Managing Music in the Home

A tip sheet for parents on how to manage music in the home.

  • Listen to the music your children like. Read the lyrics and discuss them with your kids.
  • Broaden your kids' musical tastes by exposing them to different kinds of music: jazz, classical, folk, country, blues, show tunes, etc., through recording and live concerts. Show them how the music they enjoy didn't develop in a void, but is a culmination of many different earlier musical influences.
  • If your kids like music videos, watch with them and use violent or sexist content as starting points for discussing gender stereotyping and media violence.
  • Talk about the role gender stereotyping plays in the marketing of female artists. An examination of some magazine covers will help illustrate how the industry continues to promote women artists as sex objects.
  • Watch out for body image issues in music and discuss them with your kids. Whether it’s a video or a news story or profile about a musician, encourage your kids to look at how much attention is paid to their attractiveness compared to their performance or musical skill. You can also have your kids look more broadly at how many different body types are found among the successful artists in a particular genre: are all the female artists thin, attractive and sexual? Are all the male artists heavily muscled?
  • When your kids are young, you have the right to ban music you find inappropriate from your house. Talk to your kids about your decision and explain why you find the music objectionable. Even if they disagree, your kids will probably respect your decision if you explain your motivation.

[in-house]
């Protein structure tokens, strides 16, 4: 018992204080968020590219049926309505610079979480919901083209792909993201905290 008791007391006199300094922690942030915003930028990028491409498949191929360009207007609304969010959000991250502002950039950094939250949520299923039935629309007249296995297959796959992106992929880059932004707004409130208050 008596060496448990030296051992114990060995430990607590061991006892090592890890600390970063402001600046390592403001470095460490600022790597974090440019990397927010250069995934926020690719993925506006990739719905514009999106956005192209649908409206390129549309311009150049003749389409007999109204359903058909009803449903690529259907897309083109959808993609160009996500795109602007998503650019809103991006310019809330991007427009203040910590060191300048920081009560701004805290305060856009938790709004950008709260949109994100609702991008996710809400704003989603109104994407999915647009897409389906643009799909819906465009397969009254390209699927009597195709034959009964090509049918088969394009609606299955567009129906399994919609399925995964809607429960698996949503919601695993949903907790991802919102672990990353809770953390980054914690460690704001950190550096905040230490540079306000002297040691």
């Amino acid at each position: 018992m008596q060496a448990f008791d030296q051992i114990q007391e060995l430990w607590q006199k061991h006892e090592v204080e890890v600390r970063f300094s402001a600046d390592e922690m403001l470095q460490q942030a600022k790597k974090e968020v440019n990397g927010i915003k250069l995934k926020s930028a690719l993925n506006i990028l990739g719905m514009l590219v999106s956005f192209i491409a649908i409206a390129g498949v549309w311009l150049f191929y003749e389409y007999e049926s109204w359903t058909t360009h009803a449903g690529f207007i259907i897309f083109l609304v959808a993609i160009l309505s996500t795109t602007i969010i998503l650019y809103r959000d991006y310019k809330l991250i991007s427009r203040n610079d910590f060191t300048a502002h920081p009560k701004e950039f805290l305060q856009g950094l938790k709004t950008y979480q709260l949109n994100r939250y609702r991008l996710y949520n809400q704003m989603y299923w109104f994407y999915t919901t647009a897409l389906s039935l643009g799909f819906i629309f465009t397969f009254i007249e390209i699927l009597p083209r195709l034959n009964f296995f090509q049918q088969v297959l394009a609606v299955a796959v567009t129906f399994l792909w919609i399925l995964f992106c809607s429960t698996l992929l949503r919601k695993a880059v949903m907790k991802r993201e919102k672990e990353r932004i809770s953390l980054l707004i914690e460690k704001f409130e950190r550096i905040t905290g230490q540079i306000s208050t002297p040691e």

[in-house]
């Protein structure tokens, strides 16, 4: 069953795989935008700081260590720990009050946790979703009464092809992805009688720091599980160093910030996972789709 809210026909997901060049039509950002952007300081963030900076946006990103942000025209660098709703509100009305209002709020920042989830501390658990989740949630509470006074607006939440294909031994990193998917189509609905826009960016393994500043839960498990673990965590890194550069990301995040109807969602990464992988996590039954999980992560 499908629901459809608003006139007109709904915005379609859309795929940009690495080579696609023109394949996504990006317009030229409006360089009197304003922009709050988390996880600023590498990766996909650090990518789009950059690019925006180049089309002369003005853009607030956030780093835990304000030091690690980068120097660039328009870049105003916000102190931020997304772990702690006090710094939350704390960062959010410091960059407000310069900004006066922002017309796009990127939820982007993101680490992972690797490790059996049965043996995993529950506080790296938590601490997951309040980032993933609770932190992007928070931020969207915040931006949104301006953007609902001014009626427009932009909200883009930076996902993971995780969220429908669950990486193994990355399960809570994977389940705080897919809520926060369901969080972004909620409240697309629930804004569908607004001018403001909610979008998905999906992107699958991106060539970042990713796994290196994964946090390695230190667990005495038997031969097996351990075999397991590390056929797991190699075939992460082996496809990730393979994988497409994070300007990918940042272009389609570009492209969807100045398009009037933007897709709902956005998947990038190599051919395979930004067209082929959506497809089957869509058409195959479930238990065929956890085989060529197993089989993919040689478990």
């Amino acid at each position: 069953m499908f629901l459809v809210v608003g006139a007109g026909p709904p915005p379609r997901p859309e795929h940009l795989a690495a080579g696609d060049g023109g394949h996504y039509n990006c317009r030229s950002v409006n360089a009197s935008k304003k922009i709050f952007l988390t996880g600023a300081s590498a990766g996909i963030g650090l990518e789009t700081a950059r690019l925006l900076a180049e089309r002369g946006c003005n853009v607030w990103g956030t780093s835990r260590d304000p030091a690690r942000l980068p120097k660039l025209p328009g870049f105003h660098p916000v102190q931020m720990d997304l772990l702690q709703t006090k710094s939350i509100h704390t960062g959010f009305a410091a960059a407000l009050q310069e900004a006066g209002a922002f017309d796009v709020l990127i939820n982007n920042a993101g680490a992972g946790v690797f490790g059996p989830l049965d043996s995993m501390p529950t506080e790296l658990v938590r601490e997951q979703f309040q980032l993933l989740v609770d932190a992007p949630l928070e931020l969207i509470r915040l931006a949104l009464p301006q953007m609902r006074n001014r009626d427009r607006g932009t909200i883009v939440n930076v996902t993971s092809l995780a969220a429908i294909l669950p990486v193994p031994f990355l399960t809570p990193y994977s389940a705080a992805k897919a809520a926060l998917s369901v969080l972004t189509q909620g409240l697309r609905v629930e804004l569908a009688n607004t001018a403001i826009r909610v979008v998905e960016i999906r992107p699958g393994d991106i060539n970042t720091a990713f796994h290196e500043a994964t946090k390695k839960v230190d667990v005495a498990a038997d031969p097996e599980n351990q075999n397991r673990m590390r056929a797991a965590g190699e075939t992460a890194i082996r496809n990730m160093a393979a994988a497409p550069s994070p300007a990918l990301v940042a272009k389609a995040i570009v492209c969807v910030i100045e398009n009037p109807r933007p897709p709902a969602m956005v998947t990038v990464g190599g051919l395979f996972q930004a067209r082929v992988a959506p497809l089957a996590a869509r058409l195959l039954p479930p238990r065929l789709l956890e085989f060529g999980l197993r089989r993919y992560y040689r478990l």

• Teens will object to censorship of their music, and they have the right to defend their viewpoint. Discuss freedom of expression versus censorship, and try to come up with a compromise that respects everyone's feelings.
  • When purchasing music for your kids, look for Parental Advisory labels that warn of explicit lyrics. Keep in mind that labeling is voluntary for recording companies, so you can't assume that music without a label will be appropriate for all ages.
  • Sit down with your child and create some house rules regarding music downloads. For example, explain that they’re not allowed to download music that is tagged as having explicit lyrics in the iTunes store. Make sure you’re automatically notified when purchases are made. Consider buying your child a gift card or a prepaid credit card to keep spending under control.
  • If your child bought a CD with an advisory label without your permission, at a store, return it. Most stores have a "hassle-free" return policy if a parent disapproves of a child's purchase.
  • Supervise your kids' access to music on the Internet. The music and lyrics for virtually any song can be freely downloaded from the Internet by anyone, regardless of age. In some cases there are even additional lyrics that have been censored in the retail version.

To make a complaint or comment about specific music, you can contact:

  • The retailer carrying the product
  • The producers of the recorded music or music video
  • The Canadian Radio-television and Telecommunications Commission (CRTC) ( if the song or music video was broadcast on Canadian radio or television stations
  • The Canadian Broadcast Standards Council (CBSC) ( for music or music videos that violate the Canadian broadcast codes for ethics, sex-role portrayal and violence

If music promotes hatred towards a specific group, consult our guide Responding to Online Hate for tips on how to take action. Note that some streaming music services, such as Spotify, have a policy of not censoring music under any circumstances: while you may choose to block access to the service, talking to your children about the issue is almost always the best choice.

If the music was streamed or downloaded from the Internet, contact the site or service where it was found. For instance, YouTube allows visitors to "flag" offensive videos (you need to have a YouTube account to do this). For more information see